Madison Ruppert/ End the Lie
It’s quite sad for me to say that over 3 million businesses in the United States represented by the U.S. Chamber of Commerce, not to mention 800+ other major corporations (see below list), all have shown their support for the disturbing legislation known as CISPA, or the Cyber Intelligence Sharing and Protection Act.
This long list includes corporations like Google, Facebook, AT&T, Verizon, Microsoft, IBM, Boeing, Intel, the Financial Services Roundtable, Lockheed Martin, Qualcomm, Northrop Grumman, VeriSign, Symantec, Oracle, the National Cable & Telecommunications Association, the Internet Security Alliance, the information Technology Industry Council, the Independent Telephone & Telecommunications Alliance, the Cyber, Space & Intelligence Association, CTIA – the Wireless Association, the Business Roundtable and more (all of which are listed below).
Please take a moment out of your day to either share this article or at least the list of corporations behind this legislation in order to help coordinate a boycott effort.
I believe it would also be beneficial to call them repeatedly (inundating their phone lines can be a major headache), shower them with emails, letters, etc. all in an attempt to get them to back away from CISPA.
Widespread protest efforts were quite successful in bringing down the Stop Online Piracy Act (SOPA), but now we have to keep in mind that many of the corporations who were anti-SOPA are actually pro-CISPA.
This means that the public will have to be engaged to a much more significant degree in order to have an impact even remotely comparable to what we saw in opposition to SOPA and the Protect IP Act (PIPA).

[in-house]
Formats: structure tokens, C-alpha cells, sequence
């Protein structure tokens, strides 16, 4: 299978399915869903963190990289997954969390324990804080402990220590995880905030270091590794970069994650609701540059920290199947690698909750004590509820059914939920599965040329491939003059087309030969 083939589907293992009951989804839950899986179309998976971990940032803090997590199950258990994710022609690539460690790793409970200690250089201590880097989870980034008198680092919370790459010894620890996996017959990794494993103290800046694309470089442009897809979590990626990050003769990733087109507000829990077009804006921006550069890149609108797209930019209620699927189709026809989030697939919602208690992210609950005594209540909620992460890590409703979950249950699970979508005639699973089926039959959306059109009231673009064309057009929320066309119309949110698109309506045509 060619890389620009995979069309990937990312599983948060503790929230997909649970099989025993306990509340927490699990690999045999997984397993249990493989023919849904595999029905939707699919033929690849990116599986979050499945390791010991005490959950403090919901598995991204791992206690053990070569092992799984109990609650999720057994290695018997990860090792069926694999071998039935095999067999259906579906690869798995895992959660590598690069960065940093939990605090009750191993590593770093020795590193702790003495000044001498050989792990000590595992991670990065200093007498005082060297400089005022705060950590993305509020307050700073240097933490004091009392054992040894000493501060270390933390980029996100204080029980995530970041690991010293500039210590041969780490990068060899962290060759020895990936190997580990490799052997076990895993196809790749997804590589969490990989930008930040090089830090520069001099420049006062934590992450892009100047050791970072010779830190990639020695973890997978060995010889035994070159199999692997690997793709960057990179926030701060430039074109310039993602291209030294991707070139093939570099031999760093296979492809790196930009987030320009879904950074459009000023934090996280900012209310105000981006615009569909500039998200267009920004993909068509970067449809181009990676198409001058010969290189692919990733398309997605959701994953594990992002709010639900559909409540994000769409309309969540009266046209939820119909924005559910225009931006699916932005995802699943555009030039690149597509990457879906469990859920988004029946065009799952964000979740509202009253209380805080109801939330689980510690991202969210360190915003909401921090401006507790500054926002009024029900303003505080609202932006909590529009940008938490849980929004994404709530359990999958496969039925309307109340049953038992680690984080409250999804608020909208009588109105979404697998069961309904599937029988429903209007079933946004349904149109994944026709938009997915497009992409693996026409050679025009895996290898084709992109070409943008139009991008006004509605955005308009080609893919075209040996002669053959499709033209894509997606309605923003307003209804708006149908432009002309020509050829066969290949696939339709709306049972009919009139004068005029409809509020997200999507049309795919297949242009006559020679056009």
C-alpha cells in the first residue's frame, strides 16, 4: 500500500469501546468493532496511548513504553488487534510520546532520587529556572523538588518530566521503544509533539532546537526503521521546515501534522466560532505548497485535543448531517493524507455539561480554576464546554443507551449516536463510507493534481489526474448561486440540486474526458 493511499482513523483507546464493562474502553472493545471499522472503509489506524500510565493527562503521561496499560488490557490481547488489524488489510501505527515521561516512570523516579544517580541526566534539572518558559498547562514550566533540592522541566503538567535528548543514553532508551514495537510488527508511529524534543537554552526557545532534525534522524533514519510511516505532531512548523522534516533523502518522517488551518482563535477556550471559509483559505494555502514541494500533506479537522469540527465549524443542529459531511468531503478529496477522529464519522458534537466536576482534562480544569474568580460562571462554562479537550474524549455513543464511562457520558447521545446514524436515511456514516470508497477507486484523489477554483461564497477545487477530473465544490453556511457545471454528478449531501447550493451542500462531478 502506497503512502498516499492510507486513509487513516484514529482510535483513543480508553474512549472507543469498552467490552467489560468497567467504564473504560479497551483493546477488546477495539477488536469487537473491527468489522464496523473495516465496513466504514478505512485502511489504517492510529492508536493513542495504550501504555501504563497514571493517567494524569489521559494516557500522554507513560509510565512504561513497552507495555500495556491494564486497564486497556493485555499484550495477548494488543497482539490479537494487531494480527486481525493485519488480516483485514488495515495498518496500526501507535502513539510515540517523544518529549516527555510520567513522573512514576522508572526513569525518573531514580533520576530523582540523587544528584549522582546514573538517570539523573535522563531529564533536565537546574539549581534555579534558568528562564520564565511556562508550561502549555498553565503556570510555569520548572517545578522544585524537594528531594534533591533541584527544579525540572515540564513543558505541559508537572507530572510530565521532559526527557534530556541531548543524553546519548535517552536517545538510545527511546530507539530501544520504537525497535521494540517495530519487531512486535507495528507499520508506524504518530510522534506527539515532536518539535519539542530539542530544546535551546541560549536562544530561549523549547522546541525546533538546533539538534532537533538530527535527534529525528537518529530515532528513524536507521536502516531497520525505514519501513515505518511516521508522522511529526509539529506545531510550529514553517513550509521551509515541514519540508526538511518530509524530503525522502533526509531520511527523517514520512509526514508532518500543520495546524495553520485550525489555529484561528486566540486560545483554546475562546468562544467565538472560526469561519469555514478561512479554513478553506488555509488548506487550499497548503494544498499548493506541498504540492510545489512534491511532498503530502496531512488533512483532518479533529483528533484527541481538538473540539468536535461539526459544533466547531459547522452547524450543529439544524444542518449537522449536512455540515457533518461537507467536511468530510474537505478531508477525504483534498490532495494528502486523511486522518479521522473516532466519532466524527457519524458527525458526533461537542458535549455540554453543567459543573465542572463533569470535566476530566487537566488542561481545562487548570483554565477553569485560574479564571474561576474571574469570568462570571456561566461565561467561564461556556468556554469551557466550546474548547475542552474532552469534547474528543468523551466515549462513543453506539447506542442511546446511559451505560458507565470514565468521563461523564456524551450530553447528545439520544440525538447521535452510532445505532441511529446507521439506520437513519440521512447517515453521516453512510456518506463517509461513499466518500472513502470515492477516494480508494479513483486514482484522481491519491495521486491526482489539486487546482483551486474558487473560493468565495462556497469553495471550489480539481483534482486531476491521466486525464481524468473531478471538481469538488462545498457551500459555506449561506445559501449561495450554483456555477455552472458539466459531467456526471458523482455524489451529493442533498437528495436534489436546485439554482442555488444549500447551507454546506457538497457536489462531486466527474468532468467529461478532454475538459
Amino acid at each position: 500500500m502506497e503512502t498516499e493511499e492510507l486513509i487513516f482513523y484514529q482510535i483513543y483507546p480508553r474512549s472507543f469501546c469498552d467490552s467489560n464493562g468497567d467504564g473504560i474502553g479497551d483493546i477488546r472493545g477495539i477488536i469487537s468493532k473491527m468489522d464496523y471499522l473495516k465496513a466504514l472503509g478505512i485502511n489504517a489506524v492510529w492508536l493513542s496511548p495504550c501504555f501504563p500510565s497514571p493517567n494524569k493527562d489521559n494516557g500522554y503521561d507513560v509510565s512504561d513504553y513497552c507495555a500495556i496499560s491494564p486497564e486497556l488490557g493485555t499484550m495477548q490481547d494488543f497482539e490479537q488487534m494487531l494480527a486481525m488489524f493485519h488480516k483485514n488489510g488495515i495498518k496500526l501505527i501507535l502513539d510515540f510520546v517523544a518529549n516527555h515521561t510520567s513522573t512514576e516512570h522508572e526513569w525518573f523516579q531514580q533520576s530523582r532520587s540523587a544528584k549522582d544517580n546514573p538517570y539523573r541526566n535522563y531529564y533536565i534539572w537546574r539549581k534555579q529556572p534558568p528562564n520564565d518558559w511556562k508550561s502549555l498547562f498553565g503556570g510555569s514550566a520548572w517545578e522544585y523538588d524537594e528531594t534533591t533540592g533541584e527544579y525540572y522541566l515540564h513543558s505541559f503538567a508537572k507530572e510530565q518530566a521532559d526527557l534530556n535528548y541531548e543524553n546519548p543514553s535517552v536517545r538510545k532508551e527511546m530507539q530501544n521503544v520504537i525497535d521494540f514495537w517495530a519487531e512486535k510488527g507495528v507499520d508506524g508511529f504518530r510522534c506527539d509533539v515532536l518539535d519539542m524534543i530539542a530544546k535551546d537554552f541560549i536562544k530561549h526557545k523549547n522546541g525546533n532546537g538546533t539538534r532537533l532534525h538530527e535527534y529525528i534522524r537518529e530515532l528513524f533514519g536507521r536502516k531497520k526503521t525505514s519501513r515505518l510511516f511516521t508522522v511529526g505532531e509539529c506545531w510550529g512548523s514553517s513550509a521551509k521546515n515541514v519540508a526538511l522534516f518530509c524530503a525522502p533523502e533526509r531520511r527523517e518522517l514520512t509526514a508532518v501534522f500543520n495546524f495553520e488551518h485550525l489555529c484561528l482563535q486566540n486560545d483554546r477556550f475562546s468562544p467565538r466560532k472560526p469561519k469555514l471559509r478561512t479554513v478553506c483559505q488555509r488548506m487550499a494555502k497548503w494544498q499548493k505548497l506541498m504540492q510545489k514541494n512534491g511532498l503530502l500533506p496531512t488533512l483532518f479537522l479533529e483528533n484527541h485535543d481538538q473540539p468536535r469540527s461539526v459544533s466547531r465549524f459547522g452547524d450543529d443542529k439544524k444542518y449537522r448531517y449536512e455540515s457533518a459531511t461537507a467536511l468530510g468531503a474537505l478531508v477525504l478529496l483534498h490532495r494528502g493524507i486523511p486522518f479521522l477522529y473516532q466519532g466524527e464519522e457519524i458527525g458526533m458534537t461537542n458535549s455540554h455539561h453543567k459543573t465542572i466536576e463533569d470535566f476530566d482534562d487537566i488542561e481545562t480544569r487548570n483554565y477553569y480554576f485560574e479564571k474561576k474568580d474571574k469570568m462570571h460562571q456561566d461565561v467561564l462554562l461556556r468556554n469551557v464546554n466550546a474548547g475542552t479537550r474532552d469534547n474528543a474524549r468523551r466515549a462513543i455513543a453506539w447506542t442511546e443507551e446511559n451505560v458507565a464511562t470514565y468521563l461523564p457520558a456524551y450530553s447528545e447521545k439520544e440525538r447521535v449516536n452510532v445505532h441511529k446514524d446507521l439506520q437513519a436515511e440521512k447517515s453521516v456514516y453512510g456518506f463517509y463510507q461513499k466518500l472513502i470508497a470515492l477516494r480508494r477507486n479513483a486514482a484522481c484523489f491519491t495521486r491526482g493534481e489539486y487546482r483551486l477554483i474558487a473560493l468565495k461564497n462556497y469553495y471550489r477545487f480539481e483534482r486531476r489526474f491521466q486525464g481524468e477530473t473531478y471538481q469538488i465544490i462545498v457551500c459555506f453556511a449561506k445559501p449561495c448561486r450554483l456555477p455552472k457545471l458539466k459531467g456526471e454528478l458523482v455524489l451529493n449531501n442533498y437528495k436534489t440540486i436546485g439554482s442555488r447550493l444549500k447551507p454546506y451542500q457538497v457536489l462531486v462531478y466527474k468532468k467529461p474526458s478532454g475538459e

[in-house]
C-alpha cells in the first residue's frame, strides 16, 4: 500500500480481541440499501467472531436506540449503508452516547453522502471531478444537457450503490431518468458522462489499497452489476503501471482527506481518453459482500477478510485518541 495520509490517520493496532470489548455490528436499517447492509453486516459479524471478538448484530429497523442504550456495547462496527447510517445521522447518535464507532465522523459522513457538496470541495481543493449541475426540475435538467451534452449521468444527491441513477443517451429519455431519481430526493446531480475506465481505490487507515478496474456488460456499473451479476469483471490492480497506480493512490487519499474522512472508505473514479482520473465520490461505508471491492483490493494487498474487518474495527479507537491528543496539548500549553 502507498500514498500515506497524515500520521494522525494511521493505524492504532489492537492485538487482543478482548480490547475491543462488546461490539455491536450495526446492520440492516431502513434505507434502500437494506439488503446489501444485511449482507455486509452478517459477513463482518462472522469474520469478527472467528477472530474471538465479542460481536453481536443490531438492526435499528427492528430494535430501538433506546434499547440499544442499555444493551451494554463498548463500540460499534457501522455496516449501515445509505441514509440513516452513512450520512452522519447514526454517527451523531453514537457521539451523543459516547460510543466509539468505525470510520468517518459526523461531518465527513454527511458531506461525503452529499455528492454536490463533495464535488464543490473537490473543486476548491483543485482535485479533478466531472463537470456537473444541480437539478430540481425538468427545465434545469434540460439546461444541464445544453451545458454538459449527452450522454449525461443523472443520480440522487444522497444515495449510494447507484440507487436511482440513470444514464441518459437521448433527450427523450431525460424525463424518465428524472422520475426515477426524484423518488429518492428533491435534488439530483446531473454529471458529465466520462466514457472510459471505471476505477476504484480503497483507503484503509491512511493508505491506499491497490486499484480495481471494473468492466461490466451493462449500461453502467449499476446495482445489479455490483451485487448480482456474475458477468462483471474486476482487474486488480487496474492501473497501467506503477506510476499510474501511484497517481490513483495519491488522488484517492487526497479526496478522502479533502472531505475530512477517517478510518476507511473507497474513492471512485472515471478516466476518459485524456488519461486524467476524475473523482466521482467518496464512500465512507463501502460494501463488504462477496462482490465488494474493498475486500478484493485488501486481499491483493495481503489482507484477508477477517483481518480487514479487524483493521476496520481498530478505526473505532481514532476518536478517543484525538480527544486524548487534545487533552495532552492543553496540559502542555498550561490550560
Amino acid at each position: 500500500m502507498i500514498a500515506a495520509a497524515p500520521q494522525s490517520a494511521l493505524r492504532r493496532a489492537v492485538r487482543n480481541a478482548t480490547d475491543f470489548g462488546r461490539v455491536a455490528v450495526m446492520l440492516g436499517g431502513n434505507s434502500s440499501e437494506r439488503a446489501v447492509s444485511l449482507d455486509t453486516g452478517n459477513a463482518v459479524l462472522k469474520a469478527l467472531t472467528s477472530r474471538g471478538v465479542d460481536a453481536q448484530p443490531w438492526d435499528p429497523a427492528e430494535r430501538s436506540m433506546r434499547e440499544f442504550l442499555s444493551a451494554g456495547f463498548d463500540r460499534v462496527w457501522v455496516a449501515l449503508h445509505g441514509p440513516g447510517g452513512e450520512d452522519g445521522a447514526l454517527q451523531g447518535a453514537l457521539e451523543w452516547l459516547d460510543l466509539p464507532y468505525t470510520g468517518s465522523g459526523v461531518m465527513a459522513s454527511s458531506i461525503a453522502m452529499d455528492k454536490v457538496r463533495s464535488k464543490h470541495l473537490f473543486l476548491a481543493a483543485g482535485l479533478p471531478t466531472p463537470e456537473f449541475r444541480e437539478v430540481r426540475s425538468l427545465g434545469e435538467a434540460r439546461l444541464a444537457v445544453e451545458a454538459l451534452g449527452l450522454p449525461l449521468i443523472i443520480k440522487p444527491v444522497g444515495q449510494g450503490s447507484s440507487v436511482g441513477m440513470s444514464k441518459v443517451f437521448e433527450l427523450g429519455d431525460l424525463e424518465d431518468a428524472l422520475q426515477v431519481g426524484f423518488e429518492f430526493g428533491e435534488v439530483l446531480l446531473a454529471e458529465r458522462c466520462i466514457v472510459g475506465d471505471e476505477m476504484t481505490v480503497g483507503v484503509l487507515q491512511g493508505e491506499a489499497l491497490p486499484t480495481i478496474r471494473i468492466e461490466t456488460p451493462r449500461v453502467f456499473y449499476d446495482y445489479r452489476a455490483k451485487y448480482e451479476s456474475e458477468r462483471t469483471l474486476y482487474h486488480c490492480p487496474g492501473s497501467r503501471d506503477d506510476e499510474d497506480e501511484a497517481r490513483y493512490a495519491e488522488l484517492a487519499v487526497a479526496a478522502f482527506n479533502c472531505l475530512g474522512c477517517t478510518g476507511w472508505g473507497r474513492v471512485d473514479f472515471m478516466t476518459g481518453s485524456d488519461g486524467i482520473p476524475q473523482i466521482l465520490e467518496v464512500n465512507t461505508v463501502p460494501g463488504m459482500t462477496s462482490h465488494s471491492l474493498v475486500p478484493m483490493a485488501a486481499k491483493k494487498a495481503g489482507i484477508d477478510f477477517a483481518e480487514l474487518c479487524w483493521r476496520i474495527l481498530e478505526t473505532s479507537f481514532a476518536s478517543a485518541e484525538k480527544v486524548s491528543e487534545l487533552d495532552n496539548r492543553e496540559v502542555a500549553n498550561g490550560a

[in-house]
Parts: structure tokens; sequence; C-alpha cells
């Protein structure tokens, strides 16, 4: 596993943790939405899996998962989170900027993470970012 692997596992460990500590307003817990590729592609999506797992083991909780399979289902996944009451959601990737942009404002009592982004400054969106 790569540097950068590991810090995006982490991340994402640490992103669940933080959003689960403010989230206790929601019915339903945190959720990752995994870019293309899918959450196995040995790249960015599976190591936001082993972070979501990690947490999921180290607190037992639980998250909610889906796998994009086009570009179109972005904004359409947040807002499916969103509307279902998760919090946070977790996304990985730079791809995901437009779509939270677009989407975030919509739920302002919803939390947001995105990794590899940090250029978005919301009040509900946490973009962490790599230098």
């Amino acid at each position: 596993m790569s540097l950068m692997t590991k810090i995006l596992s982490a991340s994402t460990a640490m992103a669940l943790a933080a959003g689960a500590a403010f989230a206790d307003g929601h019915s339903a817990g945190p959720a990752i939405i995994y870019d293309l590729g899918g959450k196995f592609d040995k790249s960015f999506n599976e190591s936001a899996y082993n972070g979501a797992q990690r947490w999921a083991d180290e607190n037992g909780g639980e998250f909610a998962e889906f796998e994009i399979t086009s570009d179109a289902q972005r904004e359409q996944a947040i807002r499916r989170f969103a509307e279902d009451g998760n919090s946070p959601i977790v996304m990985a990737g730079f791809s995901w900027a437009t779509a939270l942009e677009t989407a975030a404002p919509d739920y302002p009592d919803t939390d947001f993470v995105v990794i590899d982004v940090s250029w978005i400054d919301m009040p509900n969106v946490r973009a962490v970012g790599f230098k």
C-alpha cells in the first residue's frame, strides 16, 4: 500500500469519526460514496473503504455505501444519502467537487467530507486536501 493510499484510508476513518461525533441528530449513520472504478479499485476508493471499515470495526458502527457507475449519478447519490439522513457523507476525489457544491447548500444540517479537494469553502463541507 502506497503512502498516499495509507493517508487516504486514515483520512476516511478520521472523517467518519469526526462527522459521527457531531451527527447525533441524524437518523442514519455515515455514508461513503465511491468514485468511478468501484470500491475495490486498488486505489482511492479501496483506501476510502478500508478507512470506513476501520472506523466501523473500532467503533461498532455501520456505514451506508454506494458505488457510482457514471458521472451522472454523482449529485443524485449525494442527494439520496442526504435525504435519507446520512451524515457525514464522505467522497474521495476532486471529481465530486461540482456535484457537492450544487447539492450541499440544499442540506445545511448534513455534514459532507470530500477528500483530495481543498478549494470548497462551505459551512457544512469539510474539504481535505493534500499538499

The real reason that corporations who were against SOPA and PIPA but are now behind CISPA is because, unlike the previous legislation, it removes all liability from the corporations and shifts the regulatory pressure away from the company.
SOPA actually required private corporations to keep tabs on all of their user activity and made them liable for their users and their activities.
CISPA, on the other hand, shifts that responsibility away from the private corporations completely and hands that role over to a government entity.
This makes it so corporations are protected from lawsuits from a user who has their private information given to the government under CISPA.
“CISPA would allow ISPs, social networking sites and anyone else handling Internet communications to monitor users and pass information to the government without any judicial oversight,” according to the Activism Director for the Electronic Frontier Foundation (EFF), Rainey Reitman. “The language of this bill is dangerously vague, so that personal online activity — from the mundane to the intimate — could be implicated.”
What exactly does “dangerously vague” mean, you ask? Well, the EFF has done a fantastic job of explaining exactly what they mean.
CISPA would allow “access to any information regarding a ‘cyber threat’ is granted to the government, privacy security agencies and private companies.”
CISPA’s definition of a “cyber threat” is as follows:
In this context, misappropriation means “wrongful borrowing” and intellectual property means anything protected by a copyright including programs like Photoshop and Microsoft Office, MP3s, television shows and movies, and absolutely anything in between.